These parts circled in salmon below are the offenders who need to leave my gat-danged PCB so I can use UART.


First, flood a bunch of solder onto one side of the leads of the chip. The idea is that with a large blob of solder, we can retain heat and keep the whole ball molten at the same time. This will allow us to lift the pins off with the pick.

As the solder melts, gently wiggle the pick directly under the leads of the chip. We are not scraping or prying, this may damage the PCB. The solder needs to be molten (~ 350C), and plenty more added. Once the pick can fit under one side of the chip, we can repeat on the other side.

When the other legs have the same ball of solder, the chip pops off and sticks to the iron instead. You are left with a few giant blobs of solder on the PCB:

These are removed by pressing a solder wick onto them. Solder wick is braided copper with flux, and requires a bit of a blob of solder to start the process. Capilary action will pull the solder into the wick and leave clean pads at the cost of a bunch of new burnt flux on the board:

Repeat the process for the little transistor as well. I didn't have to pry mine, I just kept blobbing solder over it until the whole thing melted at once and stuck to the iron. Repeat the solder wick process for those pads as well.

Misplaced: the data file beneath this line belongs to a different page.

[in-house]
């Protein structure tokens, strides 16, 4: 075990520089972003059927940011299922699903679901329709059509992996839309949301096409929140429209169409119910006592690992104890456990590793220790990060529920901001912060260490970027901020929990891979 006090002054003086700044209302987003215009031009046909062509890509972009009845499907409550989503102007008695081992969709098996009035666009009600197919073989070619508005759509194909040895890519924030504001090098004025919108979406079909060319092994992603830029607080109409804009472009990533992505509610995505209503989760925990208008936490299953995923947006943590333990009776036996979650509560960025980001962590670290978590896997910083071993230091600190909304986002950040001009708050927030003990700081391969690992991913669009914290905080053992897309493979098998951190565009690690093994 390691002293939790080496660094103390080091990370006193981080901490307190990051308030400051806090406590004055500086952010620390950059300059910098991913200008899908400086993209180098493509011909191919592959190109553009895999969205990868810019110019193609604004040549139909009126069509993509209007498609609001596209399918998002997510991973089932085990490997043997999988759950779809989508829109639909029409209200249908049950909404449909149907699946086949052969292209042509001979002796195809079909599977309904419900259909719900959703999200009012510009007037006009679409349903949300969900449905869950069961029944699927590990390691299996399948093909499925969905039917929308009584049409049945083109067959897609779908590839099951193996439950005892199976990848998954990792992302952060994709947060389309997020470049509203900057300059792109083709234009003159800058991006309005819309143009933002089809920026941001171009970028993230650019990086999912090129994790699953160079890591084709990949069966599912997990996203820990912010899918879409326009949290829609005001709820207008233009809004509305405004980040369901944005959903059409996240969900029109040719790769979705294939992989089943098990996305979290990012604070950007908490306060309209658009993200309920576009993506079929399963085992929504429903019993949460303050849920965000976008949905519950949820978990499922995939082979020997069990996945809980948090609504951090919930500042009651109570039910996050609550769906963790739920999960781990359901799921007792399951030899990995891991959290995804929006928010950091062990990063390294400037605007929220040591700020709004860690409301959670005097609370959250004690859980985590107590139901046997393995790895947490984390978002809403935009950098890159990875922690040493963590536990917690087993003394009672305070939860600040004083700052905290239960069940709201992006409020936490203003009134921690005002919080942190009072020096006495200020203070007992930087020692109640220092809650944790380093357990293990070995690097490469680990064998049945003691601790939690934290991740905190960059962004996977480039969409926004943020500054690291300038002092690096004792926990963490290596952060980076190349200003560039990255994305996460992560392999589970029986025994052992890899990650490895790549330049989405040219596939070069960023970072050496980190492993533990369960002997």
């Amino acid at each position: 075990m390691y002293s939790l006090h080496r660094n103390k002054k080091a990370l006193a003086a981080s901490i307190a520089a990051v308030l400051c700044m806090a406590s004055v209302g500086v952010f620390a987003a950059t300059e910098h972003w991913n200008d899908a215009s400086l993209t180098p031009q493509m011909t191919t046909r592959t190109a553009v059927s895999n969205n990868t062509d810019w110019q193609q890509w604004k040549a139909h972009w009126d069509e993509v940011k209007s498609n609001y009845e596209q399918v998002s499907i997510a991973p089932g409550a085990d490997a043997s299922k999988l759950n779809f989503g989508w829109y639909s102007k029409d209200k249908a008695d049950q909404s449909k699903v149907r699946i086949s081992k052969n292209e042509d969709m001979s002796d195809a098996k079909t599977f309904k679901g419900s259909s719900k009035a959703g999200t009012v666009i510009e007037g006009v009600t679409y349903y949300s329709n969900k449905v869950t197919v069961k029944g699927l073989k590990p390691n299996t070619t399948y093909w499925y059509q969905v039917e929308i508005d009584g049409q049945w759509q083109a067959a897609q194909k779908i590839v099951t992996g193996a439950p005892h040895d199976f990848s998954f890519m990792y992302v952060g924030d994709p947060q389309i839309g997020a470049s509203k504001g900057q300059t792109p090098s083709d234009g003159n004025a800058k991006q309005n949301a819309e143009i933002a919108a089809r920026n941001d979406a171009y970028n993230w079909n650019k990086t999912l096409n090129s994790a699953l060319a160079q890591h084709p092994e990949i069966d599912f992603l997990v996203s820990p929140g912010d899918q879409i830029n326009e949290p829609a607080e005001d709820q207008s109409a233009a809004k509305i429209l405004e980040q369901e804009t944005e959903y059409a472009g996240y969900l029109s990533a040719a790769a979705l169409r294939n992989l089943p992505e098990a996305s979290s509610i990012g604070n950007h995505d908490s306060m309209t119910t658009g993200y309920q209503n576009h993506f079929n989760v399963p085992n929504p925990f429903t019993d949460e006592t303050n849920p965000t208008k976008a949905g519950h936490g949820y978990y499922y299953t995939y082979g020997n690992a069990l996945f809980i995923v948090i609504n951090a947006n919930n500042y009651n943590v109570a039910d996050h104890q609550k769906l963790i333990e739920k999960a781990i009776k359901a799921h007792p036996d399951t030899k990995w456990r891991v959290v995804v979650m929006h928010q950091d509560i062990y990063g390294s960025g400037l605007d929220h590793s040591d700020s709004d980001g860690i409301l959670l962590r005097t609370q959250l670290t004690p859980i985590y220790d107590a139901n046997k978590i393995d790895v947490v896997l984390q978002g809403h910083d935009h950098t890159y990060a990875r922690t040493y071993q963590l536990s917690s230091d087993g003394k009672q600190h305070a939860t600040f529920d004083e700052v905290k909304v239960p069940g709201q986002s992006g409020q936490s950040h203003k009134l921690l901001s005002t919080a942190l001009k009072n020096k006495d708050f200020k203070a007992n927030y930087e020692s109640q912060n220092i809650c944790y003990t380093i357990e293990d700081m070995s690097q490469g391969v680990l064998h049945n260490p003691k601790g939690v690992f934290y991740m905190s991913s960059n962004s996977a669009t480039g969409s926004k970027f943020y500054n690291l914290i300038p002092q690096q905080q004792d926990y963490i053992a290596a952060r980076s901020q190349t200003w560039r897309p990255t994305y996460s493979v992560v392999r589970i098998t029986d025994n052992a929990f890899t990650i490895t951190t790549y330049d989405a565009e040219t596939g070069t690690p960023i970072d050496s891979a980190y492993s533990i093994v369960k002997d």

Afterwards, spritz it with some isopropyl alcohol and clean with a Q-tip. Q-tips, useful for more than just giving yourself permanent tinnitus!

Install the Waveshare hat back onto the Le Potato.
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Installing the software is a mostly copy+paste affair, and using KIAUH after that. Use the following ISO, burned with balenaEtcher onto a MicroSD card.

Distro file:
* https://distro.libre.computer/ci/ub...preinstalled-server-arm64+aml-s905x-cc.img.xz

You aren't limited to this ISO, I've just personally used it and seen it working. The rest of the instructions are predicated on this ISO. Deviate if you know what you're doing!

The default username / password for this ISO is ubuntu:ubuntu. After the machine is up, and you can log in with SSH (outside the scope of this guide), copy-paste the following into the terminal: